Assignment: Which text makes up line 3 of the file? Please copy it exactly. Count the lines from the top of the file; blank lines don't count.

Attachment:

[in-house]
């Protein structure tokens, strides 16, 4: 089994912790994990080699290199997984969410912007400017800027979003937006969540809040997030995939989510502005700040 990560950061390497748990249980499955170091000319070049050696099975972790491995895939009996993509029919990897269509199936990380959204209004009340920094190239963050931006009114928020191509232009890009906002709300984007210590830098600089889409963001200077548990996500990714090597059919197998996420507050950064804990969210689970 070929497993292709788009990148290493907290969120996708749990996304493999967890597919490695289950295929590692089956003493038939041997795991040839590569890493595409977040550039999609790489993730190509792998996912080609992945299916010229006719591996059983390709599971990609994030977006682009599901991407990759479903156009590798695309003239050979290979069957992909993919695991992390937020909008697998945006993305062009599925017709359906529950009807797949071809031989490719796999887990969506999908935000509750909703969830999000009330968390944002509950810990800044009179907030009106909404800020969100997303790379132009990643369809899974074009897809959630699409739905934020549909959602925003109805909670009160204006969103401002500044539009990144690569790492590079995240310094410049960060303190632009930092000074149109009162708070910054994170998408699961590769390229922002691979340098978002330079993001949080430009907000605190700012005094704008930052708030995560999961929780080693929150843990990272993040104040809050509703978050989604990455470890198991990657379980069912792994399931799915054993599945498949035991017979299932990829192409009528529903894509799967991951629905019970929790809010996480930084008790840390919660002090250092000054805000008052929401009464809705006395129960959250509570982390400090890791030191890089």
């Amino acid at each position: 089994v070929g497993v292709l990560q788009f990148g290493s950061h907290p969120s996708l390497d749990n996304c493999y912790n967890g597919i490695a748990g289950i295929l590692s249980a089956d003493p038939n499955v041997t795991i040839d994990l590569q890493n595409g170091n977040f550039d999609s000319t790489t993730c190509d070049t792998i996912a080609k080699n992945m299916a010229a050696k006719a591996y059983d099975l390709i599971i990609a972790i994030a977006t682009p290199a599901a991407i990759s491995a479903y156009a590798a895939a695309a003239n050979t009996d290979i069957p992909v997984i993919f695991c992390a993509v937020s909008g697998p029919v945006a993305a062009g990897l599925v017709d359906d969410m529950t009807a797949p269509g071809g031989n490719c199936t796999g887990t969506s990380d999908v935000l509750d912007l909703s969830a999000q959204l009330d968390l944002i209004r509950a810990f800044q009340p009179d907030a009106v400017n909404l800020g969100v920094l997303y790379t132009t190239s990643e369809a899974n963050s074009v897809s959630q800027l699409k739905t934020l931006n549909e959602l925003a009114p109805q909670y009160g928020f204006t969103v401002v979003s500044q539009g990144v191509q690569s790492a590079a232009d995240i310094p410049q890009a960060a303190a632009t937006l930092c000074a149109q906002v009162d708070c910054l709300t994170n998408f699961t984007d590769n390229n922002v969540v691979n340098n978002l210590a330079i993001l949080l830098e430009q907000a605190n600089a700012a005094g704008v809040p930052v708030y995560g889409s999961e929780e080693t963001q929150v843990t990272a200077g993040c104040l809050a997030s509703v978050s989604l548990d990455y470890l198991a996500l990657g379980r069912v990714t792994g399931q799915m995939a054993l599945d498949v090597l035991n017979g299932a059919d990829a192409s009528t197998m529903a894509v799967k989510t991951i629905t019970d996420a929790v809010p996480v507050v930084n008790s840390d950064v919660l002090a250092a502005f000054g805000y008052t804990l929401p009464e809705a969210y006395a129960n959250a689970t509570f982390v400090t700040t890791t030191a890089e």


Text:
């Amino acid at each position: 089994v070929g497993v292709l990560q788009f990148g290493s950061h907290p969120s996708l390497d749990n996304c493999y912790n967890g597919i490695a748990g289950i295929l590692s249980a089956d003493p038939n499955v041997t795991i040839d994990l590569q890493n595409g170091n977040f550039d999609s000319t790489t993730c190509d070049t792998i996912a080609k080699n992945m299916a010229a050696k006719a591996y059983d099975l390709i599971i990609a972790i994030a977006t682009p290199a599901a991407i990759s491995a479903y156009a590798a895939a695309a003239n050979t009996d290979i069957p992909v997984i993919f695991c992390a993509v937020s909008g697998p029919v945006a993305a062009g990897l599925v017709d359906d969410m529950t009807a797949p269509g071809g031989n490719c199936t796999g887990t969506s990380d999908v935000l509750d912007l909703s969830a999000q959204l009330d968390l944002i209004r509950a810990f800044q009340p009179d907030a009106v400017n909404l800020g969100v920094l997303y790379t132009t190239s990643e369809a899974n963050s074009v897809s959630q800027l699409k739905t934020l931006n549909e959602l925003a009114p109805q909670y009160g928020f204006t969103v401002v979003s500044q539009g990144v191509q690569s790492a590079a232009d995240i310094p410049q890009a960060a303190a632009t937006l930092c000074a149109q906002v009162d708070c910054l709300t994170n998408f699961t984007d590769n390229n922002v969540v691979n340098n978002l210590a330079i993001l949080l830098e430009q907000a605190n600089a700012a005094g704008v809040p930052v708030y995560g889409s999961e929780e080693t963001q929150v843990t990272a200077g993040c104040l809050a997030s509703v978050s989604l548990d990455y470890l198991a996500l990657g379980r069912v990714t792994g399931q799915m995939a054993l599945d498949v090597l035991n017979g299932a059919d990829a192409s009528t197998m529903a894509v799967k989510t991951i629905t019970d996420a929790v809010p996480v507050v930084n008790s840390d950064v919660l002090a250092a502005f000054g805000y008052t804990l929401p009464e809705a969210y006395a129960n959250a689970t509570f982390v400090t700040t890791t030191a890089e």